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Wednesday, February 28, 2007

Snowy, icy weather returns to Sound

The winter of 2006-2007 isn't ready to call it quits yet, even though March is here:
Winter made a ferocious return to Western Washington on Wednesday, with heavy mountain snow causing a 60-vehicle pileup on Interstate 90, shutting down the state's major east-west freeway for more than six hours and triggering dozens of other accidents through the evening rush-hour commute.

Snow started falling in late afternoon, with the heaviest accumulations north of Seattle and in the Cascade foothills.

The biggest pileup was west of the Snoqualmie Pass summit near Milepost 52, where an estimated 60 cars, trucks -- and even a couple of boats on trailers -- collided about 3:30 p.m. in the blizzard-like conditions. Seven people were hurt, four seriously.

"We've got semis that are sideways and trailers that were hauling boats, and trailers that are destroyed, and trucks and cars. It's a mess," State Patrol Trooper Jeff Merrill said.
Interstate 90 was closed in both directions over Snoqualmie Pass for most of the evening. If you were planning a mountain crossing today you might want to put your preparations into deep freeze. Conditions are still treacherous.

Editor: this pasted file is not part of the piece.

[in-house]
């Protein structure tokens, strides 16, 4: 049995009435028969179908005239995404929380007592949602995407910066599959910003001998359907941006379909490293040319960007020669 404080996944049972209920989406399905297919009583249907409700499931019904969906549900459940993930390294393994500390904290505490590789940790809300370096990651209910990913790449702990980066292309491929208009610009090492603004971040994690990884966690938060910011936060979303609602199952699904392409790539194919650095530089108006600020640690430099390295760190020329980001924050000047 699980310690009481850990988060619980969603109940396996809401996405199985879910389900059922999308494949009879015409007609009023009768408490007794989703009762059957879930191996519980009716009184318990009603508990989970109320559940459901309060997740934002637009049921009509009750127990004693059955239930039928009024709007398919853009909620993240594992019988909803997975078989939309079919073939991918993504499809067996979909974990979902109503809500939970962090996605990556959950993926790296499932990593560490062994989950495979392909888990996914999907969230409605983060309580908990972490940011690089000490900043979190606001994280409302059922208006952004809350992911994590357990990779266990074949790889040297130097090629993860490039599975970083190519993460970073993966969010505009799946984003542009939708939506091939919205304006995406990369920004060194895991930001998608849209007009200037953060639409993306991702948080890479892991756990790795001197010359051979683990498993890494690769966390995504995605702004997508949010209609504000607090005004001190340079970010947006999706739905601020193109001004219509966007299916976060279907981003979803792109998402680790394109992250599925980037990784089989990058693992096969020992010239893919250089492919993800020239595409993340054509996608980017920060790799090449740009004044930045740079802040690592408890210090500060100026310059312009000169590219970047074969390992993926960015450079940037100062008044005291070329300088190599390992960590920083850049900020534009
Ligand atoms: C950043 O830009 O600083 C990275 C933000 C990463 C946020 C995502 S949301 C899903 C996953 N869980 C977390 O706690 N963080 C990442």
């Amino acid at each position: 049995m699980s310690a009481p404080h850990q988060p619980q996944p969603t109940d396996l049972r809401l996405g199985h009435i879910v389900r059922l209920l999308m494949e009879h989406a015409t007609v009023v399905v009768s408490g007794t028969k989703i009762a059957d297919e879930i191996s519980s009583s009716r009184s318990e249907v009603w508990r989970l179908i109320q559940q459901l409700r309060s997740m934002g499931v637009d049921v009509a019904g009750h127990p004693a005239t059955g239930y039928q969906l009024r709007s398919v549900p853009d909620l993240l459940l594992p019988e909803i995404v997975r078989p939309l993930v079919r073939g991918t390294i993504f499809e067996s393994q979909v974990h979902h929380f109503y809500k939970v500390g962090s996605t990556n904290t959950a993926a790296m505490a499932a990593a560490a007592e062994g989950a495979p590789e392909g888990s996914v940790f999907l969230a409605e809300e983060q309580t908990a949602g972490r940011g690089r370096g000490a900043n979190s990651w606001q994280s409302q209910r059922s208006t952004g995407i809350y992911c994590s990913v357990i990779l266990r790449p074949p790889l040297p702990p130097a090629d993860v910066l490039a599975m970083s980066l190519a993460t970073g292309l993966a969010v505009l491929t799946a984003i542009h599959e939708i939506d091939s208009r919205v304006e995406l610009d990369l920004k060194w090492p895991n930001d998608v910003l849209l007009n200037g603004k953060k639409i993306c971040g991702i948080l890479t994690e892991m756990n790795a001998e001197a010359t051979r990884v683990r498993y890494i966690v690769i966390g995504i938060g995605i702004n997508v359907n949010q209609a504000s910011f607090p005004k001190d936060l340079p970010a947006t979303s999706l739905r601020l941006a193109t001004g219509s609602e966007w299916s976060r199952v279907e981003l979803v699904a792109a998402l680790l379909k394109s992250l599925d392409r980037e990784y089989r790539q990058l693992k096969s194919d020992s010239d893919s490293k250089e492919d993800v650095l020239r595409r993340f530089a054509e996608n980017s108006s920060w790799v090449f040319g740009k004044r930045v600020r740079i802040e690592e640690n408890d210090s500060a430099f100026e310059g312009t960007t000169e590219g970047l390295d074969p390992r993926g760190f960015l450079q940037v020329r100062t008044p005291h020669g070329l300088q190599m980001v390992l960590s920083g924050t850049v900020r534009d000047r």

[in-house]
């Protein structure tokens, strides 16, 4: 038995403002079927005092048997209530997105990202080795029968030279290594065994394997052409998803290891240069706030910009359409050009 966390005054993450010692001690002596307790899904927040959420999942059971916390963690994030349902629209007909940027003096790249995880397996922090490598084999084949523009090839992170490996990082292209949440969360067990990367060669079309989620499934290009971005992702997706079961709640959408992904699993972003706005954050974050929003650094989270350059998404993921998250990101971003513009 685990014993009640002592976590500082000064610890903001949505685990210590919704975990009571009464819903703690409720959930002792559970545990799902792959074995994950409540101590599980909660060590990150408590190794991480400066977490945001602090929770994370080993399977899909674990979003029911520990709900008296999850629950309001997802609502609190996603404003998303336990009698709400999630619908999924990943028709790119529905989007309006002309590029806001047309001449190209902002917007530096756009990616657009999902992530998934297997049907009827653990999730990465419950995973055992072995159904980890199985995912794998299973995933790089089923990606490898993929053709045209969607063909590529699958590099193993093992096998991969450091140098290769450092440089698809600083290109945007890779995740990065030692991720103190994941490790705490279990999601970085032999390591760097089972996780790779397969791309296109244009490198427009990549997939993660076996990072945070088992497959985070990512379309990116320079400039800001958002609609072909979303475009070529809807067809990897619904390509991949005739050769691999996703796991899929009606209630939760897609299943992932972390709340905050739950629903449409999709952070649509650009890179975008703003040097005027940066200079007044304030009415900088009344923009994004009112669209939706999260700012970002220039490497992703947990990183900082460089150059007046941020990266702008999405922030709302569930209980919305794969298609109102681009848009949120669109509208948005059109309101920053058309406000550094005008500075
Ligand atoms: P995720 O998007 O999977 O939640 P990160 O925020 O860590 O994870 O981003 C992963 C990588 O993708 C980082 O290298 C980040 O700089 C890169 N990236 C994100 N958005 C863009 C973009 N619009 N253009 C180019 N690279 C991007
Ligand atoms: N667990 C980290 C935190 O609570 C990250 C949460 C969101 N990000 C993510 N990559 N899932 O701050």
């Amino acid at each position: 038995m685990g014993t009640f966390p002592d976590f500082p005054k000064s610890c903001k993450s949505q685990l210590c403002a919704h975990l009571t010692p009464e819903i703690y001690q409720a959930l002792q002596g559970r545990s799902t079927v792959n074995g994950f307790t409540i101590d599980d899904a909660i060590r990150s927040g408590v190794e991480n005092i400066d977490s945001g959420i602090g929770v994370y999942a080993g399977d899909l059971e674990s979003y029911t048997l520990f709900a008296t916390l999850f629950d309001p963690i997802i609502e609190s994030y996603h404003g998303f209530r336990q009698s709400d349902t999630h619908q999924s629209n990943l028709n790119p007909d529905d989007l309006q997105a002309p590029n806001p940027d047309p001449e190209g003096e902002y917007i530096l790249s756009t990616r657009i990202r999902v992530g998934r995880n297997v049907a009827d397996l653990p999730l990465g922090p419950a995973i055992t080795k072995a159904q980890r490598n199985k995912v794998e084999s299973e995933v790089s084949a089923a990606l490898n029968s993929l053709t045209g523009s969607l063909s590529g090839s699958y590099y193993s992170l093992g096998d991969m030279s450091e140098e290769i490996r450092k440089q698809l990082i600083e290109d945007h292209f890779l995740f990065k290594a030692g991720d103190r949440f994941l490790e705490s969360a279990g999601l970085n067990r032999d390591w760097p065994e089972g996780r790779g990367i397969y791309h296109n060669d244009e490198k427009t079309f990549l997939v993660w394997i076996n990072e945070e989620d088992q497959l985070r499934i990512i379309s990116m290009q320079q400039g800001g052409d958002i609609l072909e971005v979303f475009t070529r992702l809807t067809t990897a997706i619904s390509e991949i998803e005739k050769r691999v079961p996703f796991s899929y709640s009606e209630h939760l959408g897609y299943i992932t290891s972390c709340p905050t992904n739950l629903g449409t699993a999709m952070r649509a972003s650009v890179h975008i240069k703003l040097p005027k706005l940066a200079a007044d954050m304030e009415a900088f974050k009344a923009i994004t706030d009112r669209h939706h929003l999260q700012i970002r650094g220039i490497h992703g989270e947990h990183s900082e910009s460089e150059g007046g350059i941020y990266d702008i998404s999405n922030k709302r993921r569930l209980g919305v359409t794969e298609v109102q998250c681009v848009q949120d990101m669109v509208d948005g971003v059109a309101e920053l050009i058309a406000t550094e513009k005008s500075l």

Meanwhile, the lower foothills and suburbs in the northern Puget Sound are seeing plenty of snow. A convergence zone has arrived and is moving south over Puget Sound. Snohomish County residents can expect to wake up to plenty of snow tomorrow morning - perhaps as much as half a foot in some areas.

A heavy snow warning is in effect until 4 AM for most of Snohomish County. Between one and three inches of additional snowfall are expected.

Northern King County should also see some snow, with some areas receiving perhaps nothing more than a dusting but others seeing as much as three to four inches. Residents of the Eastside will see more snow than Seattleites will.

Temperatures are hovering around freezing, so commuters should expect some ice mixed in tomorrow morning. More information about dealing with the elements is available at Pacific Northwest Portal's Winter Weather Preparedness section.

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